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Nollart

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  • Content count

    11
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About Nollart

  • Rank
    Newbie
  • Birthday 07/27/1947

Contact Methods

  • Website URL
    http://www.danielnollstudio.com

Profile Information

  • Gender
    Male
  • Location
    Ajijic, Mexico
  • Interests
    Sculptural ceramics, discovering local pottery techniques in Mexico.
  1. Disintigrating Clay

    THANKS FOR ALL THE RESPONSES TO THIS SUBJECT. I'm taking a little break to get a new studio set up but will be anxious to try the suggestions above. Daniel Noll www.danielnollstudio.com
  2. Disintigrating Clay

    I will go to the local supplier and see what' savailable in fireclay and give your suggestion a try. Thanks for the tip
  3. Disintigrating Clay

    Boy, It' s good to know that this is not a unique occurance. I was beginning to think it was some kind of Karma thing going on. The clay I was using is a commericially prepared body that is used widely for slip-casting. I used a thicker version for hand-building. It's used commerically all around Mexico so I doubt that the clay itself is the source of the problem. I will try soaking the clay in water for twenty four hours after firing and see if that works in this case - Thanks Marcia. Peter I noticd the same coloration in the broken pieces - a dark blue black core. Here's what odd about it all - it's a comlpletely random occurance. One of my students made a figurative piece and the head started to disintegrated and the body was just fine. It was all made at the same time with the same clay. Thanks to all for your comments, I've since found another clay body that I am going to start using. Daniel
  4. Disintigrating Clay

    I'll give that a try. I just had another student tell me that her piece, which she had taken home and put on the shelf about three weeks ago disintigrated overnight and was nothing but particle and dust in the morning. Strange! On a good note I found another source of clay from a large ceramic factory that some artists in Bucerias have been using successfully for a long time. I bought some today. Thanks for your comments. Daniel
  5. Cone 08 Glaze

    I just looked at the video of the Mexican potter who make "pinas". It mentions a lowfire cone 08 glaze. I am looking for recipes for glazes firing in the same range. Could someone suggest a good source or have recipes to share? I have found lots of 06 recipes but am looking for something that matures at alower temperature thanks Dan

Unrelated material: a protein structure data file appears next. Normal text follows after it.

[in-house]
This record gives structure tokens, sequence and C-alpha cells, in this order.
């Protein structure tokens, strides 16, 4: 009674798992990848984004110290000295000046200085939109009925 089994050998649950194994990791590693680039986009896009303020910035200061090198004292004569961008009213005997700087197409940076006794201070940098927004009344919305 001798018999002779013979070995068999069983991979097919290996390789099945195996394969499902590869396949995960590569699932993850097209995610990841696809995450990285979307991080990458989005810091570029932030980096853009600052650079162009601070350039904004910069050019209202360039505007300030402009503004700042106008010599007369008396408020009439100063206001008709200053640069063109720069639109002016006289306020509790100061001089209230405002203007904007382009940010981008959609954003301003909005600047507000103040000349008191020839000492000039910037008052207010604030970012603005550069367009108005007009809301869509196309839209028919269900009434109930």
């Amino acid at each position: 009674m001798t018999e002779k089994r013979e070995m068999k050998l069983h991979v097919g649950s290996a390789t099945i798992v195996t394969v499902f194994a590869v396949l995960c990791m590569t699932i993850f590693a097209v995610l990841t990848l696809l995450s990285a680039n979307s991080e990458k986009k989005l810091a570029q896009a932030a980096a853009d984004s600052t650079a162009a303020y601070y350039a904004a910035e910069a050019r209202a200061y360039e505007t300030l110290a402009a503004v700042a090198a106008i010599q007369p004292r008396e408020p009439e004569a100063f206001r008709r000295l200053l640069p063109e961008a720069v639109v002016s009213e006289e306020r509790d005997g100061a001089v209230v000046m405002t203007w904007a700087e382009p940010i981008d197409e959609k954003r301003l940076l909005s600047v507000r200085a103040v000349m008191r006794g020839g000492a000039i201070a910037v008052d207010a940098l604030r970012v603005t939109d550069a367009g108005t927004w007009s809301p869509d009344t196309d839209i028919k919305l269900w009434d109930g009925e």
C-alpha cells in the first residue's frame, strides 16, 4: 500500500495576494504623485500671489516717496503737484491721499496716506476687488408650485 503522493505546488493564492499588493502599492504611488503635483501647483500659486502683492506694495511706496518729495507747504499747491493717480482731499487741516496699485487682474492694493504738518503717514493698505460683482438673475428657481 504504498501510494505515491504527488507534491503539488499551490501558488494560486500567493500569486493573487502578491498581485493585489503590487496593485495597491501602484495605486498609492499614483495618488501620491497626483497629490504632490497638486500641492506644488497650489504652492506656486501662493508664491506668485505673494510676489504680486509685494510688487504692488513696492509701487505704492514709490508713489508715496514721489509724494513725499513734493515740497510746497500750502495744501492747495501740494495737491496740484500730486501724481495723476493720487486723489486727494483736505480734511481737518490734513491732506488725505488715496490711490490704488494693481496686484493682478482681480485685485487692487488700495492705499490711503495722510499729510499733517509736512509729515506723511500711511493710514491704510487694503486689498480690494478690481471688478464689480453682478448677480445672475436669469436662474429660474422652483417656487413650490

6. Disintigrating Clay

    The pieces are kept dry and the climate here is very dry so I don't think that's it. What puzzles me is the randomness of the occurance, same clay same artist, same kiln and same firing yet on occassion some just disintigrate, fortunately very few but enough to create some stress. Thanks for the suggestion. Dan
  7. pit fired vessel

  8. I'm totally stumped on this one. I live in Ajijic Mexico and am teaching a pottery class to a mostly adult class of expats. Finding a suitable clay has been a real challenge. Clay in this area is low fire earthenware used for making garden pots, bricks and tile. I did find a local supplier who manufactures kitchenware. He suggested I use a the same product they use for slip casting, I fire it with gas in a fabic lined brick kiln only to about cone 010 as we burnish a lot of the work and don't want to fire away the shine. We saggar or pit fire the work later. It's not a great solution but it gets us by - most of the time. The Strange Case of Disintigrating Clay On several occassion after firing, two or three of the pieces will begin to disintegrate. The disintiigration takes place gradually, usually starting a day or two after firing, some entirely falling apart into small crumbly pieces and dust. Coming out of the kiln they look just fine. I can not find anything that the crumbled peices have in common or think of what could have caused it. One piece that disintigrates maybe sitting on the kiln shelf next to piece that comes out just fine. They are work from different students, all done with the same clay, some are thin, some are thick. I thought I may have been firing too fast (crystabolite conversion, trapping carbon?) and so I slowed the firing down to about 200 F per hour, raised the end temperature to about 1850 and let it soak for about an hour. The work has a nice ring to it when done although at that temperature the burnished look is mostly gone. Still, several of the works are crumbling. Have you ever heard of clay reacting this way? Any ideas on this one? Daniel Noll www.danielnollstudio.com
  9. Hi Daniel. I got a chance to visit your web site and was very impressed with the scope of your talent. Thanks for sharing. Also, the video on Mixico was very interesting. The very best to you!

  10. nollstudio Ajijic, Mexico

    work from Ajijic
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